How to Measure Distance When Bowhunting
Measurement of distance is an important skill that archers must learn if they want to shoot a bow with maximum accuracy. It’s a common mistake to overestimate distance when shooting at larger game animals and underestimate it when hunting smaller ones, but these mistakes can be avoided by understanding how your depth perception works.
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The first step in judging distance is to practice. Find a range and shoot at a variety of targets. Try different arrow speeds and draw lengths until you’re comfortable with your ability to accurately estimate distance.
You’ll also need to practice estimating distance in hilly terrain and adjusting your shooting angle. Using an angle-compensated rangefinder can help you learn how to make these adjustments without losing sight of the goal.
If you’re new to bowhunting, it’s a good idea to start practicing with 3-D targets that are similar in size to the game you’re targeting. This will give you a chance to practice recall judging and help you better understand what animals look like at different distances.
Once you’re comfortable judging distance, it’s time to take your skills out into the field. There are a number of ways to practice judging distance while hunting, but the best way is to use landmarks or ground markers. Landmarks can be as simple as rocks or sticks that you lay out in your hunting area.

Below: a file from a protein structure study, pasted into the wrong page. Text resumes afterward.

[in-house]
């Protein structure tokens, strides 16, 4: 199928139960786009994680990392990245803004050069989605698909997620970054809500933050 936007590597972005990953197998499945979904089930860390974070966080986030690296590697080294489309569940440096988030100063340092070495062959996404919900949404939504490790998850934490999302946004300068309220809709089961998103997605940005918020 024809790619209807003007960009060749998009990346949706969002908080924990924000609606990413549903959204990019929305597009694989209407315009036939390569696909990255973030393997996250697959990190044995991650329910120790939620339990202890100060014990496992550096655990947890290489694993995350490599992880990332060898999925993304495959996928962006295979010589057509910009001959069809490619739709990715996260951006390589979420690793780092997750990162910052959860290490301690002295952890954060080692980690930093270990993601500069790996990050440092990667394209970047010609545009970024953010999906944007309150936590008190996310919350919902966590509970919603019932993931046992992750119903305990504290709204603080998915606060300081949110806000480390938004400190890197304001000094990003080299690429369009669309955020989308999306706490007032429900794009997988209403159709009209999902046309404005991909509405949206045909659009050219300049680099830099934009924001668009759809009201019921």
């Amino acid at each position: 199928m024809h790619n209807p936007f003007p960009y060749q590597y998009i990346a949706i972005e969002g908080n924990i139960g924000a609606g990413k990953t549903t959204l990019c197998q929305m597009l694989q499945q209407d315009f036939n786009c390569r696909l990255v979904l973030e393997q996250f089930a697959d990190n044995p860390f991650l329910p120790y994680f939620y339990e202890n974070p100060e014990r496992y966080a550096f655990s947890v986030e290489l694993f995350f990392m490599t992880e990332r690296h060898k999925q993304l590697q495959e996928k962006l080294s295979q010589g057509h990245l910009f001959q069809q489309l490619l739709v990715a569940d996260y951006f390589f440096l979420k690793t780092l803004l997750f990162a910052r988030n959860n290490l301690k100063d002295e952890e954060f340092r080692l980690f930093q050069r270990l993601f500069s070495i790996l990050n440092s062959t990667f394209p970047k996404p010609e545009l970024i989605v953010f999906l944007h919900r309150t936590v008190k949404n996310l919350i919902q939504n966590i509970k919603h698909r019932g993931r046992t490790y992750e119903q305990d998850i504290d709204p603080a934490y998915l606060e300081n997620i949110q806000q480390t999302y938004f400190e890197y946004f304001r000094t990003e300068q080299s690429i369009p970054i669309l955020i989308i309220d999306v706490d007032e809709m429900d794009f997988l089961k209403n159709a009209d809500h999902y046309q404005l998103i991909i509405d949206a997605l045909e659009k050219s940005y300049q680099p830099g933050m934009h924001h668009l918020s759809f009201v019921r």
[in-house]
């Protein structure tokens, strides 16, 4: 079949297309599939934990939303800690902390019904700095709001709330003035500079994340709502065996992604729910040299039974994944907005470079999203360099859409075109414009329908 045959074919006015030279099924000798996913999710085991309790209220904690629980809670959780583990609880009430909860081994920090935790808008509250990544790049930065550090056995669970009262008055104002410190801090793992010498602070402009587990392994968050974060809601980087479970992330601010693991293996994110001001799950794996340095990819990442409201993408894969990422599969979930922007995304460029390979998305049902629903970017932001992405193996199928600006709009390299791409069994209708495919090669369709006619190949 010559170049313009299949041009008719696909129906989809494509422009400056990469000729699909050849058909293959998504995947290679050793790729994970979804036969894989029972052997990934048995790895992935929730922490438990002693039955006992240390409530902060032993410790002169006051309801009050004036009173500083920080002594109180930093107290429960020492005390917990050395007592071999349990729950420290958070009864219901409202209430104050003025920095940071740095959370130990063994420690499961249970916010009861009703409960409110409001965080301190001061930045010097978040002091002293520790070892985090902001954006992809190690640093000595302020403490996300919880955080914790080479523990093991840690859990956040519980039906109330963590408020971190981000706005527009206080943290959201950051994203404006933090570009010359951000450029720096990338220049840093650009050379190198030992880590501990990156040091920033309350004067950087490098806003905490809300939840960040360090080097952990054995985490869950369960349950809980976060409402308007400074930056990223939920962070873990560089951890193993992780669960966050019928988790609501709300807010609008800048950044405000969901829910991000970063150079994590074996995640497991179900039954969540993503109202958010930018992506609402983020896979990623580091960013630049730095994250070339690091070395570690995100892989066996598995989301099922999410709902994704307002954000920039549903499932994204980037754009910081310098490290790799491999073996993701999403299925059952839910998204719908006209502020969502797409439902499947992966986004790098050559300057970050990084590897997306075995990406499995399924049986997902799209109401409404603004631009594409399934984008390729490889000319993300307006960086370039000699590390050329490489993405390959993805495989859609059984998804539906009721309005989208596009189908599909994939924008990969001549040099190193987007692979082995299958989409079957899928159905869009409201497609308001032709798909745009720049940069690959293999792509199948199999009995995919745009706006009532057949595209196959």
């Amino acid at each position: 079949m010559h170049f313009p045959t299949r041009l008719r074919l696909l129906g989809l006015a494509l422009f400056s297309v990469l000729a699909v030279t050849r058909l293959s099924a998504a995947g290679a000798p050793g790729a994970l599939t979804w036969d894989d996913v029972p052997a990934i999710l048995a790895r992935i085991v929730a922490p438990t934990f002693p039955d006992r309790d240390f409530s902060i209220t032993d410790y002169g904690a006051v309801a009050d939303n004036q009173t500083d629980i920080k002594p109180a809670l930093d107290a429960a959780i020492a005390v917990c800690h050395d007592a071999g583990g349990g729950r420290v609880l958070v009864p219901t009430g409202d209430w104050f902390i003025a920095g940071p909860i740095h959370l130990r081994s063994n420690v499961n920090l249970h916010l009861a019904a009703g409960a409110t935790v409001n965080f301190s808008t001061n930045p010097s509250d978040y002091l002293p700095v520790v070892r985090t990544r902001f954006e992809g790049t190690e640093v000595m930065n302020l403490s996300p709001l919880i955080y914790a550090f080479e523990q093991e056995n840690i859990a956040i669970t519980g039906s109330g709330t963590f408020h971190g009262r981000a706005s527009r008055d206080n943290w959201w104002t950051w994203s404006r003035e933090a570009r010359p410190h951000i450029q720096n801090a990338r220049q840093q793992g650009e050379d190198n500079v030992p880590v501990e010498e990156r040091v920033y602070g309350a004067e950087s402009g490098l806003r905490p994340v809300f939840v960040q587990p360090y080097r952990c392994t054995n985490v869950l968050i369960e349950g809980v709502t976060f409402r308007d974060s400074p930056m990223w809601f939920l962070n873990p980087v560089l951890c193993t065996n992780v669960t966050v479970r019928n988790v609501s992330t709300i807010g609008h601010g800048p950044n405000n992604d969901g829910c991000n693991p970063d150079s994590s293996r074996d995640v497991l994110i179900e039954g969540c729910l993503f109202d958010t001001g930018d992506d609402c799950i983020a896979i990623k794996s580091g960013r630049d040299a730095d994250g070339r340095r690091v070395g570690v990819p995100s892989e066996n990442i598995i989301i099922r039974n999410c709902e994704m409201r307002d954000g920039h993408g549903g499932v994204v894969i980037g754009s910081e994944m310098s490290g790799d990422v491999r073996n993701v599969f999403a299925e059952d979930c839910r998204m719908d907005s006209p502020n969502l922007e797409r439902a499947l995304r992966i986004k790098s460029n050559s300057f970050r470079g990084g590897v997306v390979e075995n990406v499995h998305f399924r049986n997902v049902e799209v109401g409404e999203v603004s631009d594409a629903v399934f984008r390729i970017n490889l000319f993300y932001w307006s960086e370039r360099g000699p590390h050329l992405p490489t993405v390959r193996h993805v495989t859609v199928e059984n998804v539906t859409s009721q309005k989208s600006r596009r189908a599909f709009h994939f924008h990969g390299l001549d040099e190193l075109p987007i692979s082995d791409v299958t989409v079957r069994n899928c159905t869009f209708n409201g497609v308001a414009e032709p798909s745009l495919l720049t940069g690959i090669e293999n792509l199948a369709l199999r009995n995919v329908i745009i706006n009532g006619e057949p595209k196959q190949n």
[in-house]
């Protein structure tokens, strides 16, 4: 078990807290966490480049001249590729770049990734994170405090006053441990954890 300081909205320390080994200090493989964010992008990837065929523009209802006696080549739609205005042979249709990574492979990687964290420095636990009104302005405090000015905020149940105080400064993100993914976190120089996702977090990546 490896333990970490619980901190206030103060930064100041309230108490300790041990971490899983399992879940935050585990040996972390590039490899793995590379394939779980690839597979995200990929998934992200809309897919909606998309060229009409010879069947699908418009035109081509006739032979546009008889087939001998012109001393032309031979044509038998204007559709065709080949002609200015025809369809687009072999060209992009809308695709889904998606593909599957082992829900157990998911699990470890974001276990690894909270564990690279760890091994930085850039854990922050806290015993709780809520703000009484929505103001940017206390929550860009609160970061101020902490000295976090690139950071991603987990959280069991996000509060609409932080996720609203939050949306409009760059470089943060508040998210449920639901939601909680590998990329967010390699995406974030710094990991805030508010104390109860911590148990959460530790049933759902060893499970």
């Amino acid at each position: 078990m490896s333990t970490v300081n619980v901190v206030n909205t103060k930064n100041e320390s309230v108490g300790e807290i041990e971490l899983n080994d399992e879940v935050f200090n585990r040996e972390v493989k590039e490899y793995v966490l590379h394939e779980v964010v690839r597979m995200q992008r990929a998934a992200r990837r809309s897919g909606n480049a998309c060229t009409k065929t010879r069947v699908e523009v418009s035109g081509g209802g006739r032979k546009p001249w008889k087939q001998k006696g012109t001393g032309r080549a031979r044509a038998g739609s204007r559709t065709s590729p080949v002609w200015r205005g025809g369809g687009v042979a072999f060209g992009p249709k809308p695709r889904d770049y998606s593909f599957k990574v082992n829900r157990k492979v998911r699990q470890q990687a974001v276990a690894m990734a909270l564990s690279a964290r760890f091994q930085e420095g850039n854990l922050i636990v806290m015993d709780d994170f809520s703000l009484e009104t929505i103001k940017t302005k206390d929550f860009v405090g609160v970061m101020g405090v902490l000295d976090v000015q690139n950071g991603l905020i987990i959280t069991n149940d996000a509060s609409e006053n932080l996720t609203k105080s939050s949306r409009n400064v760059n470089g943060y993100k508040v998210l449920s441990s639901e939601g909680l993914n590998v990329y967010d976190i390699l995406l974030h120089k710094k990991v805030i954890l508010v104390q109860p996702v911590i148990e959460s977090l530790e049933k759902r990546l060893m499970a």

When you’re using a ground marker, be sure to place it in an obvious spot and not in a hidden or hard-to-find location. If you’re unsure of where the landmark is located, walk the ground until you can see it clearly, and then make an educated guess about where it is.
Another great way to practice judging distance is by taking your bow to a range and shooting at a variety of target distances in varying conditions. The more time you spend practicing, the faster you’ll develop a sense of how to judge distance in all kinds of situations.
A good tip for estimating distance when you’re out on the range is to judge each shot by a distance that’s five yards in increments. This will give you a lot more confidence when estimating distances to the target because you won’t have to guess the entire range at once.
Using a ground marker can also be a good way to get your eye used to estimating splits, which is another useful tool for judging distance. Simply divide the land between you and your target into manageable pieces, and then estimate each chunk’s distance by guessing how much it varies from the line of sight.
Once you’ve gotten accustomed to this, try placing your rangefinder at one of these distances and then judging the arrow travel time between your bow and the target. You’ll soon have a clear picture of the arrow’s travel time, which can then be used to make informed decisions about when to fire your bow and when to hold.
If you’re a beginner, it’s a good idea to get an instructor or pro shop to check your form before you go out and hunt with a bow. These guys can spot even the smallest of flaws in your form, and they’ll be able to guide you through the process of regaining control of your form.